32. Lbs. – Matthew Bonifacio (2004)

First Viewing.

Lbs. finally received it’s DVD release this month after being made on a micro-budget back in 2004 and it’s probably worth the wait. The most interesting and exciting element of the film is the parallel between the main character, Neil, and actor’s, Carmine Famiglietti, weight loss. The film charts Neil’s weight loss through seclusion in the middle chapter of the film and thus the dedication of Famiglietti to “get thin” for his art is an incredibly beautiful action. The film, by tackling such a difficult topic, asks interesting questions about self worth and human perception. It offers no answers in truth, but that’s by design, it avoids the obvious Hollywood clichés of self disgust being conquered and the protagonist snagging the prettiest girl in the town. The dialogue is also sharp, the acting spot on and the photography very competent. There are a few issues I have with script, it’s a little jumbled at times and occasionally lacking direction, but that doesn’t spoil the film. It perhaps leans a bit too heavily on the Italian-New Yorker stereotype too when it really doesn’t need to. It is, however, a good, thought provoking and, at times, uncomfortable movie to watch.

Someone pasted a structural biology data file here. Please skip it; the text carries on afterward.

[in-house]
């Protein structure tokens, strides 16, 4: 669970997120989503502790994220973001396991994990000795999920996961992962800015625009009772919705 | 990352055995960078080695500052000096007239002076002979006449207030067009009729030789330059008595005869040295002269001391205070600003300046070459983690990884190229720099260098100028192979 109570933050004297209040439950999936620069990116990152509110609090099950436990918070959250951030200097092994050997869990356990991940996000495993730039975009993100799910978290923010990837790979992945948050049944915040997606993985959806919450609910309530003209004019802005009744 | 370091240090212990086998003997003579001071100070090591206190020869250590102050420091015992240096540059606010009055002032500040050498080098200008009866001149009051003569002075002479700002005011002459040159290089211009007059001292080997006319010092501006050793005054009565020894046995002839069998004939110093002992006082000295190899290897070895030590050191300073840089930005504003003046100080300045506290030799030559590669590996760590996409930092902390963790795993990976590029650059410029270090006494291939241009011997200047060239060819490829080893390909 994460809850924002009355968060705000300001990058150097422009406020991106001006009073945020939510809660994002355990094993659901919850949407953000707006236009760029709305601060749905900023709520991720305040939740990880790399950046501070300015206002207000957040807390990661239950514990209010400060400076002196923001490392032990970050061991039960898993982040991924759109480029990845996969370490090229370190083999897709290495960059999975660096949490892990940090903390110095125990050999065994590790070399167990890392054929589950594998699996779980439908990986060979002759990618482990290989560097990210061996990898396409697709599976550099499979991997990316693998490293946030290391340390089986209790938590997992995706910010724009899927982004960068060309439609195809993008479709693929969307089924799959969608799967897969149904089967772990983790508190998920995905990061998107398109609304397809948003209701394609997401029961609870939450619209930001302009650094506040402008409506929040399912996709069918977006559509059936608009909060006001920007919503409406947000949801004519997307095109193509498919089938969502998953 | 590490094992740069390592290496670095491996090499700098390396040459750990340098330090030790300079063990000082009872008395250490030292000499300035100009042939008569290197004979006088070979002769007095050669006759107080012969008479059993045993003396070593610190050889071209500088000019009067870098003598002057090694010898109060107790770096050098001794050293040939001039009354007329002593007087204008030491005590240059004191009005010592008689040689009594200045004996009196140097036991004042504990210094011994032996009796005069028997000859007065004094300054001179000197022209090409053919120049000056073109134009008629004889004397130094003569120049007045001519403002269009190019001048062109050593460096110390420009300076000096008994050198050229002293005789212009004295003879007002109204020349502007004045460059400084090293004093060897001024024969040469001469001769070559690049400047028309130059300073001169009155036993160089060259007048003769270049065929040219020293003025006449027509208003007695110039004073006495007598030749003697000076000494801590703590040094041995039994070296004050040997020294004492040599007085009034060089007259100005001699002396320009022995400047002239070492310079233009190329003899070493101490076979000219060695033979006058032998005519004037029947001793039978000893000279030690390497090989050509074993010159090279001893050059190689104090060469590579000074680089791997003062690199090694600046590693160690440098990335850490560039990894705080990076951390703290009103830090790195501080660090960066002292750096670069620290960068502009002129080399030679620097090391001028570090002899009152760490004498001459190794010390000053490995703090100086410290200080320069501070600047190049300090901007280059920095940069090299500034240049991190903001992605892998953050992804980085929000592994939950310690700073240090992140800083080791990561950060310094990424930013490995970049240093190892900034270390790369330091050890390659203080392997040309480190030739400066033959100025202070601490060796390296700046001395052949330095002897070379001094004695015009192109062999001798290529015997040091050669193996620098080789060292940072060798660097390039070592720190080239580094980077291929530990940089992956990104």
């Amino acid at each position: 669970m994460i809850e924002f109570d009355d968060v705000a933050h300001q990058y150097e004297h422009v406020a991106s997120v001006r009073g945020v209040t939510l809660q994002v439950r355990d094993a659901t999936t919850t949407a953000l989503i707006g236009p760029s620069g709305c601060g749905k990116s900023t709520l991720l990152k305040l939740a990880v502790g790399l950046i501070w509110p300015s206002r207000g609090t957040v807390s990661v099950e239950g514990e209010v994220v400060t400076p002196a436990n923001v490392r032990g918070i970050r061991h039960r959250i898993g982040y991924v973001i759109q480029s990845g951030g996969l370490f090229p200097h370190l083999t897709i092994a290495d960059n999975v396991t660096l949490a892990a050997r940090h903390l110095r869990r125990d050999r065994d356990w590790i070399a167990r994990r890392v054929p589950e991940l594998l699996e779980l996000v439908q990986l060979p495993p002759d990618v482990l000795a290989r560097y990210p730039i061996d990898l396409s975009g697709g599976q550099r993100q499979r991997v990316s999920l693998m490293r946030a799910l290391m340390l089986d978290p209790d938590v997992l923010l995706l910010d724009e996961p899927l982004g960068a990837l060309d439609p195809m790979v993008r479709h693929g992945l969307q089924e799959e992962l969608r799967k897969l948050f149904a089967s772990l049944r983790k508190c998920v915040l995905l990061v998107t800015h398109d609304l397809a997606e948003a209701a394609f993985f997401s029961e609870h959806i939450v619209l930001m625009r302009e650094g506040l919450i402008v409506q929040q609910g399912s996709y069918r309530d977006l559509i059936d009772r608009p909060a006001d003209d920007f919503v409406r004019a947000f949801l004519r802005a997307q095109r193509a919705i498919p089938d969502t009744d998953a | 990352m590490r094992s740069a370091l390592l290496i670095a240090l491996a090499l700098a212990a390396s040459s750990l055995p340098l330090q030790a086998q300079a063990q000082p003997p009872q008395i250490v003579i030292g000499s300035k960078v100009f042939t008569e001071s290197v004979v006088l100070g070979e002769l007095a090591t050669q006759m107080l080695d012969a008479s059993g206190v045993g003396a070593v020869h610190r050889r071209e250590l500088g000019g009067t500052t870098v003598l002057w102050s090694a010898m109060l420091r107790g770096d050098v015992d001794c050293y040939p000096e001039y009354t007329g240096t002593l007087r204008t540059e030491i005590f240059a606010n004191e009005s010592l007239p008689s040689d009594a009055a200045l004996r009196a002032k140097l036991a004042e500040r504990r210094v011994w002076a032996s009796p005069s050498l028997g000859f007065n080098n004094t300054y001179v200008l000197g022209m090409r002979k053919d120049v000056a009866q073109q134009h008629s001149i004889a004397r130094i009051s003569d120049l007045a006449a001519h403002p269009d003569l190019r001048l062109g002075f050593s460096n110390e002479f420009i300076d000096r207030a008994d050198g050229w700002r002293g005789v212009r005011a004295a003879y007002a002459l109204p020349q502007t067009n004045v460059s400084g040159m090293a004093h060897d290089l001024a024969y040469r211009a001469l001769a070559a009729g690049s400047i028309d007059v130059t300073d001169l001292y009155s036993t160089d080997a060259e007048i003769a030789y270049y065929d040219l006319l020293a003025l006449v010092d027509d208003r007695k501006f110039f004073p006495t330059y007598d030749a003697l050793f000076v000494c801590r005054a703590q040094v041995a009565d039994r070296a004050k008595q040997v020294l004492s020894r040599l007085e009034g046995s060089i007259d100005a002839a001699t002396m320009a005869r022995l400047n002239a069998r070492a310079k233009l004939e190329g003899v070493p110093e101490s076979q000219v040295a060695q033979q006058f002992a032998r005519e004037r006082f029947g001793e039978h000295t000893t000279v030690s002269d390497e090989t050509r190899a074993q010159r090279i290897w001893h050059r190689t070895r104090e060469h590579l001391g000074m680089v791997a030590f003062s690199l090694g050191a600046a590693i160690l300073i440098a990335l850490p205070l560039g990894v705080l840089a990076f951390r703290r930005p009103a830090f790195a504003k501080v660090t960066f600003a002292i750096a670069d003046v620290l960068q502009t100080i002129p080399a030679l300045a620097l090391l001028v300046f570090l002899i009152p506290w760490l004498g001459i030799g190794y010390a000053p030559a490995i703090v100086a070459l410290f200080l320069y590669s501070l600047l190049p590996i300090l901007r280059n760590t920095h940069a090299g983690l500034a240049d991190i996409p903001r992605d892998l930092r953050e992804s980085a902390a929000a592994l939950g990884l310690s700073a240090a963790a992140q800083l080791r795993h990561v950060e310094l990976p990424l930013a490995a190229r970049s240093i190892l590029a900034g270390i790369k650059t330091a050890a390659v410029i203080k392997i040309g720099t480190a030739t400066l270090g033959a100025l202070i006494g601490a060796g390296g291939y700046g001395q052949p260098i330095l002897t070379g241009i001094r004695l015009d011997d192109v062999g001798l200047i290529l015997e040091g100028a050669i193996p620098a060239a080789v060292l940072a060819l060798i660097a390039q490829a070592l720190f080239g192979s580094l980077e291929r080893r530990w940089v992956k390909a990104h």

Marks out of ten – Seven



Filed under American

5 responses to “32. Lbs. – Matthew Bonifacio (2004)

  1. Surely at the end, on the beach, he overcomes his self-loathing?

  2. I think the bulimia scene prior to that moment makes it too ambiguous to say that for sure.

  3. KC

    I liked this movie a lot, it was quite different from your usual movie. Nice review and blog :-)

  4. Vickie

    I’ll try to understand what were you saying, but it’s quite difficult for me. How are you?

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